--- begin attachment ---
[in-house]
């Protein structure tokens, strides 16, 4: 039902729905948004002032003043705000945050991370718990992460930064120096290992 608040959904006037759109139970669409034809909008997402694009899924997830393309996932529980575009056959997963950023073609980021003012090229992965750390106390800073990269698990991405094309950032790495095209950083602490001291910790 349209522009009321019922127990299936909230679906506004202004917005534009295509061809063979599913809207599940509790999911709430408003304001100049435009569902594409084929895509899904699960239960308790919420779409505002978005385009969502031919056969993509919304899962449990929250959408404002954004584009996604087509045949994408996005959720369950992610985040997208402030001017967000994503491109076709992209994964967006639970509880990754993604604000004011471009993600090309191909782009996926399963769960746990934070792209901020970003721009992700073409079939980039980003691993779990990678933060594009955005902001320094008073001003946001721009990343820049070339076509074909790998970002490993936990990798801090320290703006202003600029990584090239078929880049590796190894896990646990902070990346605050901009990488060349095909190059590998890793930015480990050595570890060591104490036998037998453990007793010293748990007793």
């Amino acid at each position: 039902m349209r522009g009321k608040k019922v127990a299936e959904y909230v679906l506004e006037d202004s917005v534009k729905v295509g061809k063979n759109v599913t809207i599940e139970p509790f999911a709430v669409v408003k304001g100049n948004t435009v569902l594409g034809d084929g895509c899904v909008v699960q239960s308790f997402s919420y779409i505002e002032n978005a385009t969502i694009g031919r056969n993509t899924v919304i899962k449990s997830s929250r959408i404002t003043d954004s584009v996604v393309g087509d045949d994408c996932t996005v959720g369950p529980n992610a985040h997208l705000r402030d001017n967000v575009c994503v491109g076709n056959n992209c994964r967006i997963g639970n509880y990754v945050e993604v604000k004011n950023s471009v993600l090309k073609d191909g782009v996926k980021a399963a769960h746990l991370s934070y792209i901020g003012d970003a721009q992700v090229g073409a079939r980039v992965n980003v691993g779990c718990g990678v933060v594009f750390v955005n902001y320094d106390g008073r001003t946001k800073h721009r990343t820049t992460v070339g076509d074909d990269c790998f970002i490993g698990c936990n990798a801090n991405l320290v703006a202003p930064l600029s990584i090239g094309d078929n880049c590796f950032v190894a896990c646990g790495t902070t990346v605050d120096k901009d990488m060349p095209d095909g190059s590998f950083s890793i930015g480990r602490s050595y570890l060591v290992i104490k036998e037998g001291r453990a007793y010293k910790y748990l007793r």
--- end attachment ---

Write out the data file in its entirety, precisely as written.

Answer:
[in-house]
């Protein structure tokens, strides 16, 4: 039902729905948004002032003043705000945050991370718990992460930064120096290992 608040959904006037759109139970669409034809909008997402694009899924997830393309996932529980575009056959997963950023073609980021003012090229992965750390106390800073990269698990991405094309950032790495095209950083602490001291910790 349209522009009321019922127990299936909230679906506004202004917005534009295509061809063979599913809207599940509790999911709430408003304001100049435009569902594409084929895509899904699960239960308790919420779409505002978005385009969502031919056969993509919304899962449990929250959408404002954004584009996604087509045949994408996005959720369950992610985040997208402030001017967000994503491109076709992209994964967006639970509880990754993604604000004011471009993600090309191909782009996926399963769960746990934070792209901020970003721009992700073409079939980039980003691993779990990678933060594009955005902001320094008073001003946001721009990343820049070339076509074909790998970002490993936990990798801090320290703006202003600029990584090239078929880049590796190894896990646990902070990346605050901009990488060349095909190059590998890793930015480990050595570890060591104490036998037998453990007793010293748990007793």
């Amino acid at each position: 039902m349209r522009g009321k608040k019922v127990a299936e959904y909230v679906l506004e006037d202004s917005v534009k729905v295509g061809k063979n759109v599913t809207i599940e139970p509790f999911a709430v669409v408003k304001g100049n948004t435009v569902l594409g034809d084929g895509c899904v909008v699960q239960s308790f997402s919420y779409i505002e002032n978005a385009t969502i694009g031919r056969n993509t899924v919304i899962k449990s997830s929250r959408i404002t003043d954004s584009v996604v393309g087509d045949d994408c996932t996005v959720g369950p529980n992610a985040h997208l705000r402030d001017n967000v575009c994503v491109g076709n056959n992209c994964r967006i997963g639970n509880y990754v945050e993604v604000k004011n950023s471009v993600l090309k073609d191909g782009v996926k980021a399963a769960h746990l991370s934070y792209i901020g003012d970003a721009q992700v090229g073409a079939r980039v992965n980003v691993g779990c718990g990678v933060v594009f750390v955005n902001y320094d106390g008073r001003t946001k800073h721009r990343t820049t992460v070339g076509d074909d990269c790998f970002i490993g698990c936990n990798a801090n991405l320290v703006a202003p930064l600029s990584i090239g094309d078929n880049c590796f950032v190894a896990c646990g790495t902070t990346v605050d120096k901009d990488m060349p095209d095909g190059s590998f950083s890793i930015g480990r602490s050595y570890l060591v290992i104490k036998e037998g001291r453990a007793y010293k910790y748990l007793r």